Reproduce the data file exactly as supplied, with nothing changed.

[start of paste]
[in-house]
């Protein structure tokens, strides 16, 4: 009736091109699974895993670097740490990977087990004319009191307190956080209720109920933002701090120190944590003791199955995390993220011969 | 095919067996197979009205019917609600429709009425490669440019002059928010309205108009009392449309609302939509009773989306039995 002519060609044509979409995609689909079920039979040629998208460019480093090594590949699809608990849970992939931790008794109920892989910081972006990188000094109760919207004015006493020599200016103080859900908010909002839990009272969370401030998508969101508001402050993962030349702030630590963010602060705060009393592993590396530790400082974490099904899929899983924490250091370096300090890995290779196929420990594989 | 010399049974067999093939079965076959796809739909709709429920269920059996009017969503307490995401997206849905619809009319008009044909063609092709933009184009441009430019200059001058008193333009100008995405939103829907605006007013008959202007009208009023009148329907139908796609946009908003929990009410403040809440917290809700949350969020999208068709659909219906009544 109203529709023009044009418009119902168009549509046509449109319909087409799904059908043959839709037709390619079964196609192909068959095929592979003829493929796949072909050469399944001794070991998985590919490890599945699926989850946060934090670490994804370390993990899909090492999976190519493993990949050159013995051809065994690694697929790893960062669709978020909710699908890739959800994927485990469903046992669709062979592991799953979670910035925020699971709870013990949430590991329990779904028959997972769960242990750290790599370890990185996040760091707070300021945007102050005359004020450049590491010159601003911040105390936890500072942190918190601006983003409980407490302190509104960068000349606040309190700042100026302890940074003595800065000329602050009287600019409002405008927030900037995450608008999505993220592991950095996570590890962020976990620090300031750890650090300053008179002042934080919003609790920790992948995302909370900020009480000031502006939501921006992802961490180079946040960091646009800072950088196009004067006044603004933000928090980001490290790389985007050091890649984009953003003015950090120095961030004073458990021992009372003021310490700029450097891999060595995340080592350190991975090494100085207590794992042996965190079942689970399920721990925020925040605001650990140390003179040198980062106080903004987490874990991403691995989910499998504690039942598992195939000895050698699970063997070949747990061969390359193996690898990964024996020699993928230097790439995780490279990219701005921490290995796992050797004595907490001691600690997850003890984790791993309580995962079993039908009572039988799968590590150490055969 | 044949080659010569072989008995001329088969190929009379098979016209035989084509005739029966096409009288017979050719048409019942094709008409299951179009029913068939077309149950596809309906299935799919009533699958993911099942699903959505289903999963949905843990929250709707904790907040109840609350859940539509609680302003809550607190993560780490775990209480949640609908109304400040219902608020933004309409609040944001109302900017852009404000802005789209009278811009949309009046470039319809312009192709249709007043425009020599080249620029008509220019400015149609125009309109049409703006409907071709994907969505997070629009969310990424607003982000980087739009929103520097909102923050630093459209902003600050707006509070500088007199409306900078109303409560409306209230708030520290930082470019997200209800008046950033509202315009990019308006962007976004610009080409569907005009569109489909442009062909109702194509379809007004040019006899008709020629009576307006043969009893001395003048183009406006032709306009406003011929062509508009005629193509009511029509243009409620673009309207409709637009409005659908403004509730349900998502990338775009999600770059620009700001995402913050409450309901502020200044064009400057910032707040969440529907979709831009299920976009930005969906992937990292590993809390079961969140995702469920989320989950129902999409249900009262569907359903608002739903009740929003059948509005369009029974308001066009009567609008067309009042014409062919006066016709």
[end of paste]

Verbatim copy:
[in-house]
């Protein structure tokens, strides 16, 4: 009736091109699974895993670097740490990977087990004319009191307190956080209720109920933002701090120190944590003791199955995390993220011969 | 095919067996197979009205019917609600429709009425490669440019002059928010309205108009009392449309609302939509009773989306039995 002519060609044509979409995609689909079920039979040629998208460019480093090594590949699809608990849970992939931790008794109920892989910081972006990188000094109760919207004015006493020599200016103080859900908010909002839990009272969370401030998508969101508001402050993962030349702030630590963010602060705060009393592993590396530790400082974490099904899929899983924490250091370096300090890995290779196929420990594989 | 010399049974067999093939079965076959796809739909709709429920269920059996009017969503307490995401997206849905619809009319008009044909063609092709933009184009441009430019200059001058008193333009100008995405939103829907605006007013008959202007009208009023009148329907139908796609946009908003929990009410403040809440917290809700949350969020999208068709659909219906009544 109203529709023009044009418009119902168009549509046509449109319909087409799904059908043959839709037709390619079964196609192909068959095929592979003829493929796949072909050469399944001794070991998985590919490890599945699926989850946060934090670490994804370390993990899909090492999976190519493993990949050159013995051809065994690694697929790893960062669709978020909710699908890739959800994927485990469903046992669709062979592991799953979670910035925020699971709870013990949430590991329990779904028959997972769960242990750290790599370890990185996040760091707070300021945007102050005359004020450049590491010159601003911040105390936890500072942190918190601006983003409980407490302190509104960068000349606040309190700042100026302890940074003595800065000329602050009287600019409002405008927030900037995450608008999505993220592991950095996570590890962020976990620090300031750890650090300053008179002042934080919003609790920790992948995302909370900020009480000031502006939501921006992802961490180079946040960091646009800072950088196009004067006044603004933000928090980001490290790389985007050091890649984009953003003015950090120095961030004073458990021992009372003021310490700029450097891999060595995340080592350190991975090494100085207590794992042996965190079942689970399920721990925020925040605001650990140390003179040198980062106080903004987490874990991403691995989910499998504690039942598992195939000895050698699970063997070949747990061969390359193996690898990964024996020699993928230097790439995780490279990219701005921490290995796992050797004595907490001691600690997850003890984790791993309580995962079993039908009572039988799968590590150490055969 | 044949080659010569072989008995001329088969190929009379098979016209035989084509005739029966096409009288017979050719048409019942094709008409299951179009029913068939077309149950596809309906299935799919009533699958993911099942699903959505289903999963949905843990929250709707904790907040109840609350859940539509609680302003809550607190993560780490775990209480949640609908109304400040219902608020933004309409609040944001109302900017852009404000802005789209009278811009949309009046470039319809312009192709249709007043425009020599080249620029008509220019400015149609125009309109049409703006409907071709994907969505997070629009969310990424607003982000980087739009929103520097909102923050630093459209902003600050707006509070500088007199409306900078109303409560409306209230708030520290930082470019997200209800008046950033509202315009990019308006962007976004610009080409569907005009569109489909442009062909109702194509379809007004040019006899008709020629009576307006043969009893001395003048183009406006032709306009406003011929062509508009005629193509009511029509243009409620673009309207409709637009409005659908403004509730349900998502990338775009999600770059620009700001995402913050409450309901502020200044064009400057910032707040969440529907979709831009299920976009930005969906992937990292590993809390079961969140995702469920989320989950129902999409249900009262569907359903608002739903009740929003059948509005369009029974308001066009009567609008067309009042014409062919006066016709």